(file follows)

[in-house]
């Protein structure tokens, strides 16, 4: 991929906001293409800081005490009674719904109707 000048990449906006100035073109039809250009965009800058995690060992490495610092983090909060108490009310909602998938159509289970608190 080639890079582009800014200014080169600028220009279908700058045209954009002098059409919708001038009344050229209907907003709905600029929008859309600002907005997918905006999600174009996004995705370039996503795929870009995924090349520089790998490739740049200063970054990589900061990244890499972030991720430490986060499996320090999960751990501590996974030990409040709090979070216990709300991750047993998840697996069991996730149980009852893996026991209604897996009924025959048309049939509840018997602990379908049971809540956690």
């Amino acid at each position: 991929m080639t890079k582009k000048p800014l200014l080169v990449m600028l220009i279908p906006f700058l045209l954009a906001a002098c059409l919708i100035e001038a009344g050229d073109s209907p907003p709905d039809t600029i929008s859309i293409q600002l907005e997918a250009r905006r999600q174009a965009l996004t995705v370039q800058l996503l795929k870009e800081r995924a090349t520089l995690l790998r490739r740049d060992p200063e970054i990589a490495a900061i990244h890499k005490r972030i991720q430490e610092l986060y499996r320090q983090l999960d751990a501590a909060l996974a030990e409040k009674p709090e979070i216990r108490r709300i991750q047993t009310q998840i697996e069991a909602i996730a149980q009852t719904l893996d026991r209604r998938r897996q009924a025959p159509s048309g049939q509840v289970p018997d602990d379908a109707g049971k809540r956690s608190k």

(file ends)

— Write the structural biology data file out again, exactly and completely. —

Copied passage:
[in-house]
């Protein structure tokens, strides 16, 4: 991929906001293409800081005490009674719904109707 000048990449906006100035073109039809250009965009800058995690060992490495610092983090909060108490009310909602998938159509289970608190 080639890079582009800014200014080169600028220009279908700058045209954009002098059409919708001038009344050229209907907003709905600029929008859309600002907005997918905006999600174009996004995705370039996503795929870009995924090349520089790998490739740049200063970054990589900061990244890499972030991720430490986060499996320090999960751990501590996974030990409040709090979070216990709300991750047993998840697996069991996730149980009852893996026991209604897996009924025959048309049939509840018997602990379908049971809540956690």
């Amino acid at each position: 991929m080639t890079k582009k000048p800014l200014l080169v990449m600028l220009i279908p906006f700058l045209l954009a906001a002098c059409l919708i100035e001038a009344g050229d073109s209907p907003p709905d039809t600029i929008s859309i293409q600002l907005e997918a250009r905006r999600q174009a965009l996004t995705v370039q800058l996503l795929k870009e800081r995924a090349t520089l995690l790998r490739r740049d060992p200063e970054i990589a490495a900061i990244h890499k005490r972030i991720q430490e610092l986060y499996r320090q983090l999960d751990a501590a909060l996974a030990e409040k009674p709090e979070i216990r108490r709300i991750q047993t009310q998840i697996e069991a909602i996730a149980q009852t719904l893996d026991r209604r998938r897996q009924a025959p159509s048309g049939q509840v289970p018997d602990d379908a109707g049971k809540r956690s608190k």